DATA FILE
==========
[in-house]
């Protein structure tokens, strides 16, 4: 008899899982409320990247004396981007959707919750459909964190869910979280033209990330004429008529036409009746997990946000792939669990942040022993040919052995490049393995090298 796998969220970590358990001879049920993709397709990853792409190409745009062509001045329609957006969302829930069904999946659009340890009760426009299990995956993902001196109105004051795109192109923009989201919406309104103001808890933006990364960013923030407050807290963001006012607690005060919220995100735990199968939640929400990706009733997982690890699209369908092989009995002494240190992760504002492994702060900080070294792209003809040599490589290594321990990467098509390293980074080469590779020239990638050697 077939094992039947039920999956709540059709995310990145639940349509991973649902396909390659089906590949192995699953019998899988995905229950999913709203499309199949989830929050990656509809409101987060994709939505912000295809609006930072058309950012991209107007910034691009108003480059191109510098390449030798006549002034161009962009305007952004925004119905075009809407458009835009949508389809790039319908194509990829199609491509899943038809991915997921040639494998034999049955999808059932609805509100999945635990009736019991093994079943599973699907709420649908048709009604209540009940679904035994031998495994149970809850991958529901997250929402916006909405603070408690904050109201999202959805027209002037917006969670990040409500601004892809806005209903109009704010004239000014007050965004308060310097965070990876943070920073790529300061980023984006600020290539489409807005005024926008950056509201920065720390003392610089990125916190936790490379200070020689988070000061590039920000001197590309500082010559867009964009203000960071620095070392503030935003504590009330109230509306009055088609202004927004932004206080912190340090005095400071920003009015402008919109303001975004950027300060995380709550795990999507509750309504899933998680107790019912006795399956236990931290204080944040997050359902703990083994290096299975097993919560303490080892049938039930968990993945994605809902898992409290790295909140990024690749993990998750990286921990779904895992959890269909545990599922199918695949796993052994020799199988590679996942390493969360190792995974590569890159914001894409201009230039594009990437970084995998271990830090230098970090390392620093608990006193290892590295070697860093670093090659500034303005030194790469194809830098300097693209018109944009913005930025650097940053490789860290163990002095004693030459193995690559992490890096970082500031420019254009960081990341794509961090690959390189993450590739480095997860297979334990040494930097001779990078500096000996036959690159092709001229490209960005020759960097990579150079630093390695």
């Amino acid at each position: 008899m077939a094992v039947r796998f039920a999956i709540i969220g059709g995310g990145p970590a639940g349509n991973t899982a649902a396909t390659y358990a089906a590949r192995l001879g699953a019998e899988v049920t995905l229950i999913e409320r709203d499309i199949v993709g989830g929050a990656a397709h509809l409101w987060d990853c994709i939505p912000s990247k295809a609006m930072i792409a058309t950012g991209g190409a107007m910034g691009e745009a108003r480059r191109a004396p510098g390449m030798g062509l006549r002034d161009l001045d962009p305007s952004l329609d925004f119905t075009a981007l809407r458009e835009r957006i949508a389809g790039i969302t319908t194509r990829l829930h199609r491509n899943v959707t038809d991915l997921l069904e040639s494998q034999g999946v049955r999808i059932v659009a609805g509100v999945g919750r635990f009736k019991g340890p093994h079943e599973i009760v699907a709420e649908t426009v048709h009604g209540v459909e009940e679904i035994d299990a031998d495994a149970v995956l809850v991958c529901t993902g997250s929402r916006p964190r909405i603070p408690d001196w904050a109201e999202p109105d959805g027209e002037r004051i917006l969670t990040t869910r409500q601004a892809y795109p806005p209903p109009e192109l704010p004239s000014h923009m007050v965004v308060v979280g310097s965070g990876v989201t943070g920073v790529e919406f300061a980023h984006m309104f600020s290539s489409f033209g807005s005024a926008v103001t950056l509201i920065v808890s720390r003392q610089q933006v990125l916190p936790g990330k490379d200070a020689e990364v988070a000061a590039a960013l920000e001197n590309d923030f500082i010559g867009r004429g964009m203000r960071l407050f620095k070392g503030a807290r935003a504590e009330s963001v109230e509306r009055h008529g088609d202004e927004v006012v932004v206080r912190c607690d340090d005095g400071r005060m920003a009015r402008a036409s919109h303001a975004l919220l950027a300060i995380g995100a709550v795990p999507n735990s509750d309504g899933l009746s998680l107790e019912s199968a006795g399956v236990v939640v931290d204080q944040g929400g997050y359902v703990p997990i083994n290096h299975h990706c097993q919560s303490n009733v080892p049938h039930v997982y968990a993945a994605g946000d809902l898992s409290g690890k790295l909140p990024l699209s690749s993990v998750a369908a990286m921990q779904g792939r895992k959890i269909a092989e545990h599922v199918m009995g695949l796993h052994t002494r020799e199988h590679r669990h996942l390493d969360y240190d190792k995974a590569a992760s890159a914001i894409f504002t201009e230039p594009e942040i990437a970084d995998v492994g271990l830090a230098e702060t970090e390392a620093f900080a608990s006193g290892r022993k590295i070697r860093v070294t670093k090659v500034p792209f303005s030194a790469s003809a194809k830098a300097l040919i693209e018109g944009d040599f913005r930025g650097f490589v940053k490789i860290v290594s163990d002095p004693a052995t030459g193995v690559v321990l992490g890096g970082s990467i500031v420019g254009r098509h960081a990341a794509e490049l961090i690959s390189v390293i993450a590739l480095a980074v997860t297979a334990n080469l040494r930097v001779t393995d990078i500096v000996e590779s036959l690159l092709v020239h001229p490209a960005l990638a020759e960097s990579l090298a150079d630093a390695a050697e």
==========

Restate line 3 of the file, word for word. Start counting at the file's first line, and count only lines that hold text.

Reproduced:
């Amino acid at each position: 008899m077939a094992v039947r796998f039920a999956i709540i969220g059709g995310g990145p970590a639940g349509n991973t899982a649902a396909t390659y358990a089906a590949r192995l001879g699953a019998e899988v049920t995905l229950i999913e409320r709203d499309i199949v993709g989830g929050a990656a397709h509809l409101w987060d990853c994709i939505p912000s990247k295809a609006m930072i792409a058309t950012g991209g190409a107007m910034g691009e745009a108003r480059r191109a004396p510098g390449m030798g062509l006549r002034d161009l001045d962009p305007s952004l329609d925004f119905t075009a981007l809407r458009e835009r957006i949508a389809g790039i969302t319908t194509r990829l829930h199609r491509n899943v959707t038809d991915l997921l069904e040639s494998q034999g999946v049955r999808i059932v659009a609805g509100v999945g919750r635990f009736k019991g340890p093994h079943e599973i009760v699907a709420e649908t426009v048709h009604g209540v459909e009940e679904i035994d299990a031998d495994a149970v995956l809850v991958c529901t993902g997250s929402r916006p964190r909405i603070p408690d001196w904050a109201e999202p109105d959805g027209e002037r004051i917006l969670t990040t869910r409500q601004a892809y795109p806005p209903p109009e192109l704010p004239s000014h923009m007050v965004v308060v979280g310097s965070g990876v989201t943070g920073v790529e919406f300061a980023h984006m309104f600020s290539s489409f033209g807005s005024a926008v103001t950056l509201i920065v808890s720390r003392q610089q933006v990125l916190p936790g990330k490379d200070a020689e990364v988070a000061a590039a960013l920000e001197n590309d923030f500082i010559g867009r004429g964009m203000r960071l407050f620095k070392g503030a807290r935003a504590e009330s963001v109230e509306r009055h008529g088609d202004e927004v006012v932004v206080r912190c607690d340090d005095g400071r005060m920003a009015r402008a036409s919109h303001a975004l919220l950027a300060i995380g995100a709550v795990p999507n735990s509750d309504g899933l009746s998680l107790e019912s199968a006795g399956v236990v939640v931290d204080q944040g929400g997050y359902v703990p997990i083994n290096h299975h990706c097993q919560s303490n009733v080892p049938h039930v997982y968990a993945a994605g946000d809902l898992s409290g690890k790295l909140p990024l699209s690749s993990v998750a369908a990286m921990q779904g792939r895992k959890i269909a092989e545990h599922v199918m009995g695949l796993h052994t002494r020799e199988h590679r669990h996942l390493d969360y240190d190792k995974a590569a992760s890159a914001i894409f504002t201009e230039p594009e942040i990437a970084d995998v492994g271990l830090a230098e702060t970090e390392a620093f900080a608990s006193g290892r022993k590295i070697r860093v070294t670093k090659v500034p792209f303005s030194a790469s003809a194809k830098a300097l040919i693209e018109g944009d040599f913005r930025g650097f490589v940053k490789i860290v290594s163990d002095p004693a052995t030459g193995v690559v321990l992490g890096g970082s990467i500031v420019g254009r098509h960081a990341a794509e490049l961090i690959s390189v390293i993450a590739l480095a980074v997860t297979a334990n080469l040494r930097v001779t393995d990078i500096v000996e590779s036959l690159l092709v020239h001229p490209a960005l990638a020759e960097s990579l090298a150079d630093a390695a050697e």